Hey, Hey, LBJ! is only David Kleinberg‘s second solo theatre piece. But the 71-year-old has been preparing for his first Capital Fringe show his entire life. Once upon a time, the chant referenced in his show’s title continued, “How many kids did you kill today?” Half a century later, the scars of America’s most divisive foreign war remain.
At Fort Fringe Tuesday evening, Kleinberg wears a series of military ribbons on the left side of his chest and two round buttons on the right side. I ask him about the ribbons first.
“Those are just basically for being in Vietnam, but I like to consider them my medals of honor for serving in Vietnam,” he says. “And then on the other side I have my medals of honor for coming home to protest the war.”
The buttons are both faded with age. I have to lean in close to see that one of them reads “March with G.I.s Against the War, April 8th” — 1968 was the year, he says — and the other says “G.I.s and Vets March for Peace Oct. 12th”. Kleinberg spoke on the steps of San Franciso’s city hall on that date. His show includes a short video clip from that speech.
Kleinberg says he was in favor of the war when he arrived in Vietnam as an Army Combat Correspondent in 1966. His experiences had already began to change his mind before April 10, 1967, when a VC rocket struck the tent he was living in, killing and maiming several of his friends. Kleinberg was spared because he was on leave in Bangkok, Thailand the night of the attack. “I was engaged in other activities,” he says with a knowing look. One of the survivors of the rocket attack plans to attend one of his five Capital Fringe performances, he says.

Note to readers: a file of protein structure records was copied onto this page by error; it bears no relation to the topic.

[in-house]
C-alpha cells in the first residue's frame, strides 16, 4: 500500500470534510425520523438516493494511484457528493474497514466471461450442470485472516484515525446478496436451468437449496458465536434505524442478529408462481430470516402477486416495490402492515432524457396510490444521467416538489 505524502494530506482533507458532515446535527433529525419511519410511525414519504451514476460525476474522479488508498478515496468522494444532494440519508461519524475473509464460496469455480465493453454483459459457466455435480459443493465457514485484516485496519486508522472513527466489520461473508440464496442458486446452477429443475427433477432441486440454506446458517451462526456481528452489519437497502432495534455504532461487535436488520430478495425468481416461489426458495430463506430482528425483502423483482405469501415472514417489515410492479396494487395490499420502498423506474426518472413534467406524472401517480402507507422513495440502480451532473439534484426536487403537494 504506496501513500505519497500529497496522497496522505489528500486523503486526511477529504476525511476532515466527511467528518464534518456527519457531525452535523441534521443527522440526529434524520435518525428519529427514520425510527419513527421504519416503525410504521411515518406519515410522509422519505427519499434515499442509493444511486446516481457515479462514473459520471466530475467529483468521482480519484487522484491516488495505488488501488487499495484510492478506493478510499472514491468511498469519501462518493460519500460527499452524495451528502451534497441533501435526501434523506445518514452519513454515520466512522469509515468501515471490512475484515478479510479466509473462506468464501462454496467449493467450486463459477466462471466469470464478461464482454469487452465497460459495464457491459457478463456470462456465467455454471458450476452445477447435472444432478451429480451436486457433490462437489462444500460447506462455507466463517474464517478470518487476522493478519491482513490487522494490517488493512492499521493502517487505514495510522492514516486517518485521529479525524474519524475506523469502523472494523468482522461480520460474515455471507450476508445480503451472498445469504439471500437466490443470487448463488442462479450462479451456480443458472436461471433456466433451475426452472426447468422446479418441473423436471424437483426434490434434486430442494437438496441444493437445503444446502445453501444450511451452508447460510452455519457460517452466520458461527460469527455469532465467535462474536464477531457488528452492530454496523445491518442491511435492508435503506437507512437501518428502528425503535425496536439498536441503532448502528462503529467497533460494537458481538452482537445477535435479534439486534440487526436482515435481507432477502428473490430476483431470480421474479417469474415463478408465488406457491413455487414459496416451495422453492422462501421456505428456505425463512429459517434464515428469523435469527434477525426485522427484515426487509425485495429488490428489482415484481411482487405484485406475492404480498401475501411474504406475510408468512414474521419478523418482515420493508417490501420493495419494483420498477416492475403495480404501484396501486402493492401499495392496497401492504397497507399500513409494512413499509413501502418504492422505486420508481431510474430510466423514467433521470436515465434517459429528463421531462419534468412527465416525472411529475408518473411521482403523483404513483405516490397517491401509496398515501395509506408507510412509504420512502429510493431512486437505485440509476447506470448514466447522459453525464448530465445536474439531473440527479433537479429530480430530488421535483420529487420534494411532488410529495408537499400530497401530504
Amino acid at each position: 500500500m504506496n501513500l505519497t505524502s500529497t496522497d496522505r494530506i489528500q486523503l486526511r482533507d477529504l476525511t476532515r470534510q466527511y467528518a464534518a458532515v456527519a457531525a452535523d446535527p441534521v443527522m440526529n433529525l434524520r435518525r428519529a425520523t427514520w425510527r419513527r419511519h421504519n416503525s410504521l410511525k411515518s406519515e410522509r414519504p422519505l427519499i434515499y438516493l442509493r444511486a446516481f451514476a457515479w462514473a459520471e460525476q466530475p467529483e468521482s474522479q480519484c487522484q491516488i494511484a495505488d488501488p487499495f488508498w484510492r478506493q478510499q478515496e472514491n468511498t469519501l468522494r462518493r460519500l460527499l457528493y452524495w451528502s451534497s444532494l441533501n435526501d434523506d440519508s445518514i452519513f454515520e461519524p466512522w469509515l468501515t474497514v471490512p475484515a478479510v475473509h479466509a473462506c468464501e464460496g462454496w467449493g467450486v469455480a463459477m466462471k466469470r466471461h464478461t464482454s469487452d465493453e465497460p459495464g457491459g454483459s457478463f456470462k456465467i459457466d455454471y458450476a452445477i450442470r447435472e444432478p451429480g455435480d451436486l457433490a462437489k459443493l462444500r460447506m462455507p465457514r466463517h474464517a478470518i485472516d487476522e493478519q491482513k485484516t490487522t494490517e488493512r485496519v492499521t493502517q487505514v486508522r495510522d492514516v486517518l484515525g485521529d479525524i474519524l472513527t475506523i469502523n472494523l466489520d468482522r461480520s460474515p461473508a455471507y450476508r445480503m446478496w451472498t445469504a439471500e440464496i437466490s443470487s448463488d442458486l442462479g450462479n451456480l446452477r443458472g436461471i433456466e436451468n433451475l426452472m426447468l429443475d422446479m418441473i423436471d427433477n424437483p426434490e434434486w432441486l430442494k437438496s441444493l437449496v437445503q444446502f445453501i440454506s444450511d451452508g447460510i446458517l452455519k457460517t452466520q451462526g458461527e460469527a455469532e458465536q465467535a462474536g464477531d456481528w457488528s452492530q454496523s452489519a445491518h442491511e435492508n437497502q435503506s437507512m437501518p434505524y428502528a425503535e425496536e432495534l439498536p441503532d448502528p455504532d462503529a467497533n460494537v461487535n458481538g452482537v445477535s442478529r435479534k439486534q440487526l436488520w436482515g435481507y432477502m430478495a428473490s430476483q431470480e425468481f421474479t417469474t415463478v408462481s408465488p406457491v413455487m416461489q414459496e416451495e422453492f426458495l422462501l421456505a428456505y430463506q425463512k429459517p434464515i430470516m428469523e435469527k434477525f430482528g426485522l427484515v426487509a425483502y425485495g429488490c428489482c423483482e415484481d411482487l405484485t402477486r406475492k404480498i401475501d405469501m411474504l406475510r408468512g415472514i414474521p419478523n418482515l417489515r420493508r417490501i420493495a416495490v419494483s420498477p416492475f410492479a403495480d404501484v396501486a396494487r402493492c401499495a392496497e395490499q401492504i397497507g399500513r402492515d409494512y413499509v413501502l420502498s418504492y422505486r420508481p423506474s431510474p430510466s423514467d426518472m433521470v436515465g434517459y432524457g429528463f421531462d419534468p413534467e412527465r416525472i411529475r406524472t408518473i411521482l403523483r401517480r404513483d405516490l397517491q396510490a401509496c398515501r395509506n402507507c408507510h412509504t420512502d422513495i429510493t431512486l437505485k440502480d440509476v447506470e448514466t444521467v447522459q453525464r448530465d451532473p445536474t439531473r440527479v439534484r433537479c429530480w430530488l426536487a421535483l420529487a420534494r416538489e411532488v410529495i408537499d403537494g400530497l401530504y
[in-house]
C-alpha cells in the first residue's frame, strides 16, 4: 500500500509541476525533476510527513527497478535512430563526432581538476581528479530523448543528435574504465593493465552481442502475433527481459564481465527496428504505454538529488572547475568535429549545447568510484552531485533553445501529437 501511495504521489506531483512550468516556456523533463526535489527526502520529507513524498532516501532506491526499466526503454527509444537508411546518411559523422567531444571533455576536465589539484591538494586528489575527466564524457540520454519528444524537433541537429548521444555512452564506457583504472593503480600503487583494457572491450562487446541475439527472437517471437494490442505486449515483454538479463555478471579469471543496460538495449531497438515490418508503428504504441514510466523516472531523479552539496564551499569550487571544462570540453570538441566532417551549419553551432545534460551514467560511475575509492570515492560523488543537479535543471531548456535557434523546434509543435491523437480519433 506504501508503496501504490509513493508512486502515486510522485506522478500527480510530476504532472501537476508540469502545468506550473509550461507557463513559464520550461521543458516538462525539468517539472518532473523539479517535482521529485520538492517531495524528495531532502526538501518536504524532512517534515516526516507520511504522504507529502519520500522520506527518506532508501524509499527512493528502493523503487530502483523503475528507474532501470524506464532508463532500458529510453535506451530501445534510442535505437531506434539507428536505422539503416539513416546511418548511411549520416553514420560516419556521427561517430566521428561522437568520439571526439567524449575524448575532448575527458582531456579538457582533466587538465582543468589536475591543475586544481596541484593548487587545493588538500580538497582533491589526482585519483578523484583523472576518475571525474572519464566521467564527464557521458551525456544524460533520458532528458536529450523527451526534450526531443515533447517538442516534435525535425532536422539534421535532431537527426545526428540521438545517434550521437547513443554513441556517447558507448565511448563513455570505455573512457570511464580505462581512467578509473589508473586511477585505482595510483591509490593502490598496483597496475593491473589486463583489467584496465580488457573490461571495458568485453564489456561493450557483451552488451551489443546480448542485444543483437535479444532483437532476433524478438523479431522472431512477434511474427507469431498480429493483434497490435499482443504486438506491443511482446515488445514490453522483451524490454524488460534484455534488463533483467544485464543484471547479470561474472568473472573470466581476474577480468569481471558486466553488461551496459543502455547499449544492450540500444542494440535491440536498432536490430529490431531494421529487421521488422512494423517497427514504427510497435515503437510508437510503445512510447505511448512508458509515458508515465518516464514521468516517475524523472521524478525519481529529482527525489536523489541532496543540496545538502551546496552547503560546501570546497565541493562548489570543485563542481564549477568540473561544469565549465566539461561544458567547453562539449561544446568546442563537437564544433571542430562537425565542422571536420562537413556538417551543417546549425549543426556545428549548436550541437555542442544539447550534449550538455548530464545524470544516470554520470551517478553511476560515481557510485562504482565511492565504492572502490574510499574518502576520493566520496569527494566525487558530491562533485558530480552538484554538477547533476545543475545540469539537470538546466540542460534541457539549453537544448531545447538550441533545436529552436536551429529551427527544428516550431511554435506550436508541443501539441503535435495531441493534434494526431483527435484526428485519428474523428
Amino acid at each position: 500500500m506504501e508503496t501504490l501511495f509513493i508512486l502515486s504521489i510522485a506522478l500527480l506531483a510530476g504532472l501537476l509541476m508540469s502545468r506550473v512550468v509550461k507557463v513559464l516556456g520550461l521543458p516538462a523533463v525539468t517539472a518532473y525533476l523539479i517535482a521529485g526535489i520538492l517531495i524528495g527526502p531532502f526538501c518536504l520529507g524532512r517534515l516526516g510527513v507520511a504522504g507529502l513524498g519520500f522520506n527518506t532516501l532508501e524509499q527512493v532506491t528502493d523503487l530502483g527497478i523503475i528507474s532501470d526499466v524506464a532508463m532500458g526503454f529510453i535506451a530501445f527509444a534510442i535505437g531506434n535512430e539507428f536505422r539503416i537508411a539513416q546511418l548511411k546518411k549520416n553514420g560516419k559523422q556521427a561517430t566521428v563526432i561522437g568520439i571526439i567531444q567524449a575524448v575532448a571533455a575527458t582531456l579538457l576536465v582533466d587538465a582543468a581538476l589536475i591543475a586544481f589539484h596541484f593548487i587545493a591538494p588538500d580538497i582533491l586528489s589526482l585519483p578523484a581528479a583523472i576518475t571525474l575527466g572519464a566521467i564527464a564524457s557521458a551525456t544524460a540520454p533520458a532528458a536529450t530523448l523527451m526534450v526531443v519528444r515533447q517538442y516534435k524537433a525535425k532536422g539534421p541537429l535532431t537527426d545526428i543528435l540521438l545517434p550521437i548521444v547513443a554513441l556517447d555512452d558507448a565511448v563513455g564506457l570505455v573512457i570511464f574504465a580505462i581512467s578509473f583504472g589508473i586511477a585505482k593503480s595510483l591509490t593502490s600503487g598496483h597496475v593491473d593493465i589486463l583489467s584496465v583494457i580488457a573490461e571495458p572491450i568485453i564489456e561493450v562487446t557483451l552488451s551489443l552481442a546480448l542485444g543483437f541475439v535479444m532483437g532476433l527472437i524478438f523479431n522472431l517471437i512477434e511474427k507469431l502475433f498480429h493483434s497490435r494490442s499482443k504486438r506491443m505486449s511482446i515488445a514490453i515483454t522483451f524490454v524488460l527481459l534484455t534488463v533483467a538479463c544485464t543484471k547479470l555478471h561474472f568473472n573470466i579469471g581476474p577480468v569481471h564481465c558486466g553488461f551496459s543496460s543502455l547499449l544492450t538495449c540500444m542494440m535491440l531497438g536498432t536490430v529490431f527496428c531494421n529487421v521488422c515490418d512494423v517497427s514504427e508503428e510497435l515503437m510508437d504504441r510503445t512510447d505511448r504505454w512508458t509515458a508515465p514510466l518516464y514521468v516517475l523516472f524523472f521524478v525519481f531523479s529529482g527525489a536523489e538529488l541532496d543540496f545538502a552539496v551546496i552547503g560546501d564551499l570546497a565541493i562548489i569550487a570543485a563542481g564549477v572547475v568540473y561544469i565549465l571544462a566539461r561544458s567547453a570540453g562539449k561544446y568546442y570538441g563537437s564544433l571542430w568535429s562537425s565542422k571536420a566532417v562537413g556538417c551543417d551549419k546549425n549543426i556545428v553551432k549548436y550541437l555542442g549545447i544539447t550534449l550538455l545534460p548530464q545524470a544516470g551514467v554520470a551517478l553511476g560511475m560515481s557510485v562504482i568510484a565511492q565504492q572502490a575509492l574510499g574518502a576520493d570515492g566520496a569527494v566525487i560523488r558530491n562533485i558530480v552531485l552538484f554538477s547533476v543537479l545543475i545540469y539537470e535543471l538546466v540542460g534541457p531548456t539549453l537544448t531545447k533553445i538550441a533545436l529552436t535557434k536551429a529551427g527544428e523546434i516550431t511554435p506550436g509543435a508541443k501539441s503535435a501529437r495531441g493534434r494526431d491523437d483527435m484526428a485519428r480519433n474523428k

Kleinberg was stationed with the Army’s 25th Infantry Division at Cu Chi — now a major tourist destination in Vietnam because of the extensive underground tunnels the Viet Cong were living and traveling in. “We didn’t know about those back then,” Kleinberg says.
A lifelong resident of San Francisco, he spent more than three decades as a writer and editor for the San Francisco Chronicle, retiring in 1994. He was pushing 60 when he decided to try his hand at stand-up comedy. “Comedians basically don’t like to work with anybody else,” he explains, making solo theatre an appealing next step.
Earlier in the day, he’d stood near the entrance of the Vietnam War Memorial handing out postcards to promote his show. He notes he did not approach anyone standing in front of the wall, a “reverential place.”
“People were constantly coming up to me to thank me for my service,” Kleinberg says. “That’s wonderful, and I appreciate it so much. But from where I am today, 50 years later, the service I am doing with this piece, to me, is just as important. It demonstrates how war taints everything it touches.”
Hey, Hey, LBJ! opens at the Goethe Institut Main Stage tonight at 8:45. Tickets, and a complete schedule of performances, are available here.